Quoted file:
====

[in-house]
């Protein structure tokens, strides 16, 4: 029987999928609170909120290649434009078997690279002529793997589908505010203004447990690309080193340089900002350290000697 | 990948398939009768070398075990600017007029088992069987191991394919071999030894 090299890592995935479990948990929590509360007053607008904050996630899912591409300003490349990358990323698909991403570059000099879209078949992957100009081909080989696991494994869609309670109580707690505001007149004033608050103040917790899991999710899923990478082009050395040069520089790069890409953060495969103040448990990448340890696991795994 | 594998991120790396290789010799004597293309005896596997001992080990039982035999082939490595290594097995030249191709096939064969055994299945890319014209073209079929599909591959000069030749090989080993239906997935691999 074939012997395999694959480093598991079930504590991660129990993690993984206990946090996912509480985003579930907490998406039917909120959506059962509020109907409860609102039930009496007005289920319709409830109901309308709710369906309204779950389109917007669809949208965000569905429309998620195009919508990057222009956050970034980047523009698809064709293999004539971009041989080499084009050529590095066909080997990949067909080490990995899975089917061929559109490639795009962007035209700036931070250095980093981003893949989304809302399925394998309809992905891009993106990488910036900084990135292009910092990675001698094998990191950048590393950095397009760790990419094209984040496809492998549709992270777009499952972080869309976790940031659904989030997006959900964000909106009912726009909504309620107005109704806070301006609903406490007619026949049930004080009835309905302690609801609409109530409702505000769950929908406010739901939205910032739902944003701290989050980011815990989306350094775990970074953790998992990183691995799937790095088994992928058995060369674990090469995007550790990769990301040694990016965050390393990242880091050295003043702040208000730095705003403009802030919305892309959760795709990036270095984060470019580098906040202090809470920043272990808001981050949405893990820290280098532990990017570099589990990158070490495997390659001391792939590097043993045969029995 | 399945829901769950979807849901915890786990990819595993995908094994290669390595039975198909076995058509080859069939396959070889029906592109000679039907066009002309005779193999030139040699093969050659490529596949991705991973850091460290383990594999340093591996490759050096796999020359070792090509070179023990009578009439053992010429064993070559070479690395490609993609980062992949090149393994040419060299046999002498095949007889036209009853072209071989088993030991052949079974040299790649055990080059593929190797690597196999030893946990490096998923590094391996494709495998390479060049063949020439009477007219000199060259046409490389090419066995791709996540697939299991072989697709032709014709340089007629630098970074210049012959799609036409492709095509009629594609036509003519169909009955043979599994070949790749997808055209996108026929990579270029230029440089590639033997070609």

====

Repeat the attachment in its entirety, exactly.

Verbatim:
[in-house]
């Protein structure tokens, strides 16, 4: 029987999928609170909120290649434009078997690279002529793997589908505010203004447990690309080193340089900002350290000697 | 990948398939009768070398075990600017007029088992069987191991394919071999030894 090299890592995935479990948990929590509360007053607008904050996630899912591409300003490349990358990323698909991403570059000099879209078949992957100009081909080989696991494994869609309670109580707690505001007149004033608050103040917790899991999710899923990478082009050395040069520089790069890409953060495969103040448990990448340890696991795994 | 594998991120790396290789010799004597293309005896596997001992080990039982035999082939490595290594097995030249191709096939064969055994299945890319014209073209079929599909591959000069030749090989080993239906997935691999 074939012997395999694959480093598991079930504590991660129990993690993984206990946090996912509480985003579930907490998406039917909120959506059962509020109907409860609102039930009496007005289920319709409830109901309308709710369906309204779950389109917007669809949208965000569905429309998620195009919508990057222009956050970034980047523009698809064709293999004539971009041989080499084009050529590095066909080997990949067909080490990995899975089917061929559109490639795009962007035209700036931070250095980093981003893949989304809302399925394998309809992905891009993106990488910036900084990135292009910092990675001698094998990191950048590393950095397009760790990419094209984040496809492998549709992270777009499952972080869309976790940031659904989030997006959900964000909106009912726009909504309620107005109704806070301006609903406490007619026949049930004080009835309905302690609801609409109530409702505000769950929908406010739901939205910032739902944003701290989050980011815990989306350094775990970074953790998992990183691995799937790095088994992928058995060369674990090469995007550790990769990301040694990016965050390393990242880091050295003043702040208000730095705003403009802030919305892309959760795709990036270095984060470019580098906040202090809470920043272990808001981050949405893990820290280098532990990017570099589990990158070490495997390659001391792939590097043993045969029995 | 399945829901769950979807849901915890786990990819595993995908094994290669390595039975198909076995058509080859069939396959070889029906592109000679039907066009002309005779193999030139040699093969050659490529596949991705991973850091460290383990594999340093591996490759050096796999020359070792090509070179023990009578009439053992010429064993070559070479690395490609993609980062992949090149393994040419060299046999002498095949007889036209009853072209071989088993030991052949079974040299790649055990080059593929190797690597196999030893946990490096998923590094391996494709495998390479060049063949020439009477007219000199060259046409490389090419066995791709996540697939299991072989697709032709014709340089007629630098970074210049012959799609036409492709095509009629594609036509003519169909009955043979599994070949790749997808055209996108026929990579270029230029440089590639033997070609």